Letter T Sound


The letter t sound is a hard stop sound in the phonics curriculum, and it is an important consonant sound introduced to the students. This letter can be a bit easier to teach, as the shape of the letter is easier with only 2 strokes, and the sound /t/ can usually be easily copied.

This letter is also very important when beginning phonics as the /t/ letter is used in many CVC words and everyday objects that can help the students learn more basic vocabulary. Be sure to checkout these phonics books in case you need more help!

Phonics Pronunciation of the Letter T Sound

The letter /t/ should be taught as a hard t-t-t sound, and should be picked up fairly easily. You can make an action like hitting a ball with a tennis racket while saying t-t-t. The /t/ and /d/ sound are quite similar in sounds as the mouth should be in the same position. To say the /t/ sound, put the tip of your tongue just behind your teeth and push air to your teeth and release. This /t/ sound should only be from the air release, and not from your vocal cords. You can exaggerate the air coming from your teeth for your child if they are having a hard time, and mistake the /d/ sound. 

You can practice the sound slowly at first while focusing on the exaggerated t-t-t sound for the student. Once they understand and can say it well, you can move onto more sounds with vowels such as ta-ta-ta, tee-tee-tee and to-to-to. After this you can further add 3 letter words with the /t/ sound to round off their understanding of the sound and introduce more vocabulary to them.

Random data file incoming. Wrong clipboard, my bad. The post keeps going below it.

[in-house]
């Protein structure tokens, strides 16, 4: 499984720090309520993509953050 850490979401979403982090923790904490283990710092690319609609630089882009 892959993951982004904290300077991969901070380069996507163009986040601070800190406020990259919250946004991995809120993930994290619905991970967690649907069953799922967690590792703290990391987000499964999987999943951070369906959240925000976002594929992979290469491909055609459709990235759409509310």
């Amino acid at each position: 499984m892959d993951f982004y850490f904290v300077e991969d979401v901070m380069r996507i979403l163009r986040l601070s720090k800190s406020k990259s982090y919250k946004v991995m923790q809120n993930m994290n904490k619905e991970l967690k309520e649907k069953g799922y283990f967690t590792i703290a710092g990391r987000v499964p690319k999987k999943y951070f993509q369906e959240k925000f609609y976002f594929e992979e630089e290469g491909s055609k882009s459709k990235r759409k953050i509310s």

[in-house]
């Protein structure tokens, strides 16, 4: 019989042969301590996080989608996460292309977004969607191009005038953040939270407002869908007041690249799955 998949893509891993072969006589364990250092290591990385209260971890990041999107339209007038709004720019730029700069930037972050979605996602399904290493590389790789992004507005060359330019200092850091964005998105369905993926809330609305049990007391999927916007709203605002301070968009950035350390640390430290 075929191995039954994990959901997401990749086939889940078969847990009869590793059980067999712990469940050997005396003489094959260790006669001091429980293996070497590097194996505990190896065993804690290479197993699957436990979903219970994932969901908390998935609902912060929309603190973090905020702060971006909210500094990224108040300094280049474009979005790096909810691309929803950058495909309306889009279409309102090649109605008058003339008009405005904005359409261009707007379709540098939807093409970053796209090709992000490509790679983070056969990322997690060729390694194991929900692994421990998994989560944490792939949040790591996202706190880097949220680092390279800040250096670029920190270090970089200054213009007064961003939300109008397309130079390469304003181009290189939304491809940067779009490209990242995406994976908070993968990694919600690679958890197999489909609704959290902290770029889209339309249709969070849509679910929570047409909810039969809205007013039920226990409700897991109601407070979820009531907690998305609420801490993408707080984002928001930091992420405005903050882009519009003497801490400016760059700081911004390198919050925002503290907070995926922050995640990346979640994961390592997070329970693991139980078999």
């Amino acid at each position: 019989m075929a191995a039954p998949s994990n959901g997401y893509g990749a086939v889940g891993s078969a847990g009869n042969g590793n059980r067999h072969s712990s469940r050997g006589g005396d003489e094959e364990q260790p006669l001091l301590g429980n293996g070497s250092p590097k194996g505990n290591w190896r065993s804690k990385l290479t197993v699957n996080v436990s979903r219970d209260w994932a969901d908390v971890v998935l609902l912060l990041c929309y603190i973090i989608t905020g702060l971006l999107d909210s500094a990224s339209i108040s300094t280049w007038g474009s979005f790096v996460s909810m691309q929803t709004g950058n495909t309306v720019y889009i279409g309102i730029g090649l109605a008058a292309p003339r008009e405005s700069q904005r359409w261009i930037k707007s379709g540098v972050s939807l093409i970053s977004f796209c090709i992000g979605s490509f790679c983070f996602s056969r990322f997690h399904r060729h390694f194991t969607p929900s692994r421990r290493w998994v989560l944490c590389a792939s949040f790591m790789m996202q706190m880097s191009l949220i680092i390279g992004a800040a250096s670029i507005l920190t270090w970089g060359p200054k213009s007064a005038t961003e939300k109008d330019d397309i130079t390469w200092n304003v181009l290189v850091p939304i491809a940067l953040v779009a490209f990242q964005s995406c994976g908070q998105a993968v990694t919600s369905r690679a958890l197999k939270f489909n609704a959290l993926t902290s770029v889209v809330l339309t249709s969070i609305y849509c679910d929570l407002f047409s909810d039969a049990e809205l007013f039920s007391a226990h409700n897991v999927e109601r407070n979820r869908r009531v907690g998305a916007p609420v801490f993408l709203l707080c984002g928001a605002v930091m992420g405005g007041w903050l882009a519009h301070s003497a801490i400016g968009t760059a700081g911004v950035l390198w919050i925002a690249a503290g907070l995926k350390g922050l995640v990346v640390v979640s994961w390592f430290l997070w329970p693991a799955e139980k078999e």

Checkout this video to practice the letter t sound!

Visual hints

If the student is having trouble with the /t/ sound, its important to show them the sound is produced when releasing the tip of the tongue from the back of the teeth. You can use a hand motion when you do this sound to help them out. Put your thumb and pointer finger next to your mouth and tap them together when saying the /t/ sound, so your fingers tap at the same time as your tongue hits the roof of your mouth.  Have your student do the same to emphasize how this sound is made.

If your child is very young to develop strong enough tongue muscles or still has a hard time locating where to put their tongue is, you can have fun and incorporate food to help them. A good method is put a little bit of peanut butter on the ridge just behind their front teeth, and have the student touch it with their tongue. It will train them to know the right spot for the /t/ sound. Another method to help increase their muscles is ask them to hold their tongue at the spot behind their teeth for 5 seconds, and release. These 2 ways may help your student if they had a hard time at first to pronounce the /t/ sound!

Handwriting help with the letter /t/

The letter /t/ is normally easier for students to write, as it is only 2 straight lines, with the upper and lowercase letter being the same. However, if you student is still having a hard time writing straight lines, it may be because of their pencil grip or muscle development in their hands. Normally young children will have the bad pencil grip because their muscles are not strong enough and not fully developed. You can try to do some exercises to strengthen their muscles in their hands, such as paper crumpling, sponge squeezing in the shower, water spray bottles, or playing with play-doh. You can even have them practice scissor cutting under close supervision.

Young children may also just be unable to recognize straight lines well. You can draw straight by tracing a straight line with their finger or arranging items in a straight line. This together with the hand muscle exercises may help your student to write straight lines better. Eventually they will be able to draw a line and form the letter /t/.